Picks and Pans Main: Bytes
Every superheroine has an origin story, and Aliza Sherman began her transformation into Cybergrrl in the summer of 1994. Sherman, then 27 and the director of a small domestic-violence awareness group, was strolling in Manhattan with a friend when three thugs pulled guns on them, then led them to an ATM and robbed them. Unharmed but shaken, Sherman moved to the relative safety of New Mexico, where her life took another unexpected turn. On a whim, she took a $10 class in Web programming. Afterward, she says, "I thought, This is it. This is my medium.' "
Returning to New York City in January 1995, a reborn Sherman founded Cybergrrl, Inc. (www.cybergrrl.com), which has grown into a 14-person new-media firm that sells Web content to clients such as Clinique and maintains several popular women-oriented sites of its own. Its real-world spinoff, Webgrrls, organizes support groups in 107 cities for "both the woman who wants to learn about technology and the woman who wants to network," says Sherman, whose book, Cybergrrl! A Woman's Guide to the World Wide Web, hit shelves this month. She says the wacky alias has helped her make a name as a power player and a role model. Top techie women, she says, "need to be visible so other women and girls can say, 'I want that job. That's a cool job—and look, there's a woman there.' "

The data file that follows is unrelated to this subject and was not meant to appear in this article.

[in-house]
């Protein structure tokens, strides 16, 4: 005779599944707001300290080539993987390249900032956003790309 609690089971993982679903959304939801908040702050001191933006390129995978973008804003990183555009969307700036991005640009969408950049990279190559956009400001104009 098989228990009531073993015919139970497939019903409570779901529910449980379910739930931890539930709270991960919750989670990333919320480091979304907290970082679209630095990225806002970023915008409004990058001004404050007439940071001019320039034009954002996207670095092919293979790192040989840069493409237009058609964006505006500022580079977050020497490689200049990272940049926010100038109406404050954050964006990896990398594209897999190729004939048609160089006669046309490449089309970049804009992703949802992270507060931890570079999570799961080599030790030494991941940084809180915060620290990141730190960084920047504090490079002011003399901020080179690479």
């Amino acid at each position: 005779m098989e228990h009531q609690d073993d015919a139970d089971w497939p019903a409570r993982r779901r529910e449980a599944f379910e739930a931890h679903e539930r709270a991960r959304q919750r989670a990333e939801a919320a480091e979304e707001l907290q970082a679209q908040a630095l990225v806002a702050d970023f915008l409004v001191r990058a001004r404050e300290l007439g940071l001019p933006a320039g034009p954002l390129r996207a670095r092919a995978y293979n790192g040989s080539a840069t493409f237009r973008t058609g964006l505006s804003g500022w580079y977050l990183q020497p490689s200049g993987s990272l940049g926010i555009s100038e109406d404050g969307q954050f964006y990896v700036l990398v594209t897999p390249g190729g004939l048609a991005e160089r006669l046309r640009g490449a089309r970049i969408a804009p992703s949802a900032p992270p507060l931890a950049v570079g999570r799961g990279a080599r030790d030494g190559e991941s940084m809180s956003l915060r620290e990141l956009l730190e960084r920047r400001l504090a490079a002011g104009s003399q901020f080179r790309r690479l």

Ooga-chaka, ooga, ooga..." The computer-animated baby shaking its diapered groove thing on the Jan. 5 episode of Fox's Ally McBeal may have set a new standard for prime-time surrealism, but it's nothing new to the Net. The Dancing Baby, which haunted Calista Flockhart's hallucinating Ally by boogying to the '70s oldie "Hooked on a Feeling" (with that "ooga-chaka" chant), has been entertaining Web surfers for months. First dubbed Baby Cha-Cha, the tot was created in 1996 by Kinetix, a division of the software company Autodesk, Inc., as a demonstration of its animation program Character Studio. Fans copied it and set it shimmying on scores of Web pages. (Some are listed at www.nwlink.com/~xott/baby.htm.)
Ally McBeal creator David E. Kelley was writing the episode when an employee showed him the Baby. "He loved it," says co-executive producer Jeffrey Kramer. "It was a perfect illustration of Ally's biological clock." Tinkerers have widened the rug rat's repertoire; it also boogies to the Bee Gees, Prodigy and that less enduring '97 craze, the Macarena.